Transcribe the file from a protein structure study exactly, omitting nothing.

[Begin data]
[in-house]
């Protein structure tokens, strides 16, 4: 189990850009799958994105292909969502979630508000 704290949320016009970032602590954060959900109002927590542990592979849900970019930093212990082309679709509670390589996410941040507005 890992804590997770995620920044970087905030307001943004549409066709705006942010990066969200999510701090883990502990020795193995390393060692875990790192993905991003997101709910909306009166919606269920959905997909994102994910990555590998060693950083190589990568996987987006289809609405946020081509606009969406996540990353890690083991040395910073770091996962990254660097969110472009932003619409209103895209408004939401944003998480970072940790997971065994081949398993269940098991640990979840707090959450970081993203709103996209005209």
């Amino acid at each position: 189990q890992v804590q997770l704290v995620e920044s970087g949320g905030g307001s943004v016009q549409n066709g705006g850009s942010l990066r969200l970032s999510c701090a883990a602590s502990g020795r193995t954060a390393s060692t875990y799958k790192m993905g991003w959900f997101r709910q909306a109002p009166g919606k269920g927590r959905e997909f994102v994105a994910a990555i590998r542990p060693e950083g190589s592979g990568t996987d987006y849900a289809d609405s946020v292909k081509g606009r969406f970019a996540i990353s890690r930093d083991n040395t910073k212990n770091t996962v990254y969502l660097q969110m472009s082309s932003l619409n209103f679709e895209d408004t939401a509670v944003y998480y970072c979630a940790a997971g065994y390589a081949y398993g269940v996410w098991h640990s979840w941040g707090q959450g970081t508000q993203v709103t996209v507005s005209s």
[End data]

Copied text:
[in-house]
């Protein structure tokens, strides 16, 4: 189990850009799958994105292909969502979630508000 704290949320016009970032602590954060959900109002927590542990592979849900970019930093212990082309679709509670390589996410941040507005 890992804590997770995620920044970087905030307001943004549409066709705006942010990066969200999510701090883990502990020795193995390393060692875990790192993905991003997101709910909306009166919606269920959905997909994102994910990555590998060693950083190589990568996987987006289809609405946020081509606009969406996540990353890690083991040395910073770091996962990254660097969110472009932003619409209103895209408004939401944003998480970072940790997971065994081949398993269940098991640990979840707090959450970081993203709103996209005209």
């Amino acid at each position: 189990q890992v804590q997770l704290v995620e920044s970087g949320g905030g307001s943004v016009q549409n066709g705006g850009s942010l990066r969200l970032s999510c701090a883990a602590s502990g020795r193995t954060a390393s060692t875990y799958k790192m993905g991003w959900f997101r709910q909306a109002p009166g919606k269920g927590r959905e997909f994102v994105a994910a990555i590998r542990p060693e950083g190589s592979g990568t996987d987006y849900a289809d609405s946020v292909k081509g606009r969406f970019a996540i990353s890690r930093d083991n040395t910073k212990n770091t996962v990254y969502l660097q969110m472009s082309s932003l619409n209103f679709e895209d408004t939401a509670v944003y998480y970072c979630a940790a997971g065994y390589a081949y398993g269940v996410w098991h640990s979840w941040g707090q959450g970081t508000q993203v709103t996209v507005s005209s």